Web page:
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Bell's State of the City address: Thirsty Southern city on upswing seeks inner-city help, less violent crime

There were about, by a generous accounting, perhaps 10-12 residents for every pro journalist in the City Council chambers for tonight's State of the City address by Mayor Bell. (Then again, when you've got all the major media turning out for an event, why show up?) Still, those present got a useful lens into what the Mayor has in mind for the coming year in local politics and governance.

Bell kicked off his seventh-annual address by noting a list of accomplishments in this past year: the success of public-private partnerships like the topping-off of the Durham Performing Arts Center, the completion of the downtown streetscape and the ensuing Durham Rising celebration; and the groundbreaking for the Durham Transportation Center. Bell also noted the agreement with NCDOT and West Village to move the city's Amtrak station to its new home.

The mayor also singled out the $150 million West Village Phase II renovations, coupled with a $4 million streetscape investment. At the same time, Bell praised the approval of the funding for the DAP renovations and the arrival of Minor League Baseball, along with the ongoing work at American Tobacco.

But, as Bell noted at the end of the address, as tempting as it would be to talk about only the signs of Durham's "upswing,"  "that's not Durham, and that's not me." Durham faces challenges, the mayor noted, but the city can overcome them. Bell focused on three topics of attention for the City this year: crime and public safety, the drought, and inner-city revitalization.

Crime and Public Safety: Though he addressed this topic last, this marked perhaps the most newsworthy part of Bell's address. The mayor made a clearer, more strident call for reductions in crime than one has recently heard from hizzoner, including notably a number of admonitions towards Durham's judicial system -- an element that, strictly speaking, falls outside the city's jurisdiction.

Bell called for "a different mindset" about persons who commit violent crimes using guns -- in short, an equitable way to keep them off the street. "If that means setting higher bonds, so be it. If it means preventing bonds from being so low that [suspects] get out on the street before trial, so be it."

There's some concern that bonds in Durham aren't appropriate for the crime, Bell said; while he supports legal due process, Bell complained that the number of people committing crime with guns while out on bail is "very disturbing." The mayor met today with Orlando Hudson, Elaine Bushfan, and other court leaders and Patrick Baker to discuss the need for change, and Bell tonight asked the City administration to work with local judicial officials to re-examine the appropriate level of bonds for serious criminal offenses and the process for monitoring these individuals while they await trial.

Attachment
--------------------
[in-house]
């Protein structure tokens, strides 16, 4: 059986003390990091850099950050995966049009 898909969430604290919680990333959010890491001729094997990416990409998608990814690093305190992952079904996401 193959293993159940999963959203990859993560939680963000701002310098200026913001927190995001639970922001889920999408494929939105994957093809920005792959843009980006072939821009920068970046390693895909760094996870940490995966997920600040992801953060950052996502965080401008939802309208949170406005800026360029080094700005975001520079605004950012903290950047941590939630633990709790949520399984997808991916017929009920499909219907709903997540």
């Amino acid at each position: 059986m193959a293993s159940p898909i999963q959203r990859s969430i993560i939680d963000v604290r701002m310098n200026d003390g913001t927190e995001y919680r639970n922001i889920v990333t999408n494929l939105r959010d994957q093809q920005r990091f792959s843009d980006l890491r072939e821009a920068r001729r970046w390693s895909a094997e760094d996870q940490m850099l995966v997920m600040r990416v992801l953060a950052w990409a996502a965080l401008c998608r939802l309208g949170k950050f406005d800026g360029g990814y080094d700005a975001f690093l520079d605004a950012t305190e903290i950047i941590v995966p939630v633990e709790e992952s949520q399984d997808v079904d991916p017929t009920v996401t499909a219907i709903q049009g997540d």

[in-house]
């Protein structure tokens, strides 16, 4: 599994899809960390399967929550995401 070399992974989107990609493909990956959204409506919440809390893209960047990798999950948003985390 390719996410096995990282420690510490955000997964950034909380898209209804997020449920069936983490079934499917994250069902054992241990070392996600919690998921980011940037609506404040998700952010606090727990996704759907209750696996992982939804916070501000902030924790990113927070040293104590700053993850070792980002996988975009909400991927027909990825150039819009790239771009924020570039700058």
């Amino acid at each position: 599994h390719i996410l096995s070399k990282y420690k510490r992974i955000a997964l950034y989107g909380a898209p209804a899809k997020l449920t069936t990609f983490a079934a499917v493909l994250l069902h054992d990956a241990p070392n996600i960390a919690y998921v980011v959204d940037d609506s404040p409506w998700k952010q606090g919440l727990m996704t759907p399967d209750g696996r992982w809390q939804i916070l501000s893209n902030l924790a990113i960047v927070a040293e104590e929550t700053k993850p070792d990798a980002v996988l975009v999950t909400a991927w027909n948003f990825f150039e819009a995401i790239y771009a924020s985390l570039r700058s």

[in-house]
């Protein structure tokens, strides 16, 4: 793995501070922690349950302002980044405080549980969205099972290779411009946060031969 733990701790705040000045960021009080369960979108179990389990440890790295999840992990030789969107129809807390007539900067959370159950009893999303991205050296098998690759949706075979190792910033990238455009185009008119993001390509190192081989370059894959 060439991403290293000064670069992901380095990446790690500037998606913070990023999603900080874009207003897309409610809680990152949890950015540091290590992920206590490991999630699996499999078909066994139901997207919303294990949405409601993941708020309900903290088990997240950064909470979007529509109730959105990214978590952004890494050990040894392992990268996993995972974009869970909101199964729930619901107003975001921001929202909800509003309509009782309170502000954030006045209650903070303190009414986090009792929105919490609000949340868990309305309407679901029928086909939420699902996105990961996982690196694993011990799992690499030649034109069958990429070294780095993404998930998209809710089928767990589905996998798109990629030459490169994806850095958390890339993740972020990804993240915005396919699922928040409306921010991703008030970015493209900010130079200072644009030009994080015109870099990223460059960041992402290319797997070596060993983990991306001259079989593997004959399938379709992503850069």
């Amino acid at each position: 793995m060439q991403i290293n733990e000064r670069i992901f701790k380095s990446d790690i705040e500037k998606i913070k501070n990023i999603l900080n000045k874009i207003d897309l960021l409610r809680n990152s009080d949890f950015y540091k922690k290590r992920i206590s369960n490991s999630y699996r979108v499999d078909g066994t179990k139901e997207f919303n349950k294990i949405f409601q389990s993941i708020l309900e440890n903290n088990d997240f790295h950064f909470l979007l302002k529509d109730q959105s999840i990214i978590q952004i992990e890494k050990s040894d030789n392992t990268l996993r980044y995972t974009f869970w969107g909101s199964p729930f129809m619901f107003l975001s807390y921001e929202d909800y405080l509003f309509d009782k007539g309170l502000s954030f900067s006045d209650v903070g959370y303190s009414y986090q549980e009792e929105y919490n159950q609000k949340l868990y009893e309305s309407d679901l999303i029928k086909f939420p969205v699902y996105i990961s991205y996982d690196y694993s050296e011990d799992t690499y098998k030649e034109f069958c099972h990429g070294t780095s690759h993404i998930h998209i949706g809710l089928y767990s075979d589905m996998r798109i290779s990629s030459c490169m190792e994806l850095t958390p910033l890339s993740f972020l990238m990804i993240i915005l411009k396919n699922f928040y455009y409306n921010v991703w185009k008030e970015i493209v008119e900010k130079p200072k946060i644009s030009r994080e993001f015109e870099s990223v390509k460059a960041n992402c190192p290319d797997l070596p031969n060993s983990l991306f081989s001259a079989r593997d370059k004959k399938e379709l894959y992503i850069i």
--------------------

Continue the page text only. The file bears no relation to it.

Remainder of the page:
Still, Bell noted, there's good news: the total crime index and total violent crime index are down from 2006. Today, Bell called on the police department and community to create a plan that would reduce crime in every category, including violent crime. He also highlighted the recently-completed gang assessment study and the presence of a new anti-gang coordinator now on staff.

Bell commented on media talk about an ATF task force rumored to come to Durham to look at violent crime. Bell welcomed their presence, but noted that no one in City administration is currently aware of this proposal. "If they're willign to come here, we're not turning away any help," Bell said.

Bell also called for holding property owners responsible through nuisance abatement actions for ongoing criminal prosecution of landlords who run buildings with ongoing crime problems; he called for the City to step up more aggressively against such property owners.

"If you own your houses, and you know your tenants are doing illegal activities, you've got to watch out, because we're coming for you," Bell said.

Drought: Although noting the importance of continued progress towards Durham's greenhouse gas emissions goals, Bell noted the short-term impact and unprecedented nature of 2007's drought, which led the city to impose mandatory restrictions when Durham hit a low of 36 days of supply. Bell highlighted the accelerated schedule for Teer Quarry -- currently online as an emergency supply, and now expected to become a third permanent reservoir by 2009, with the summer 2008 completion of an additional connection to Cary providing another 7 million gallons/day of water supply.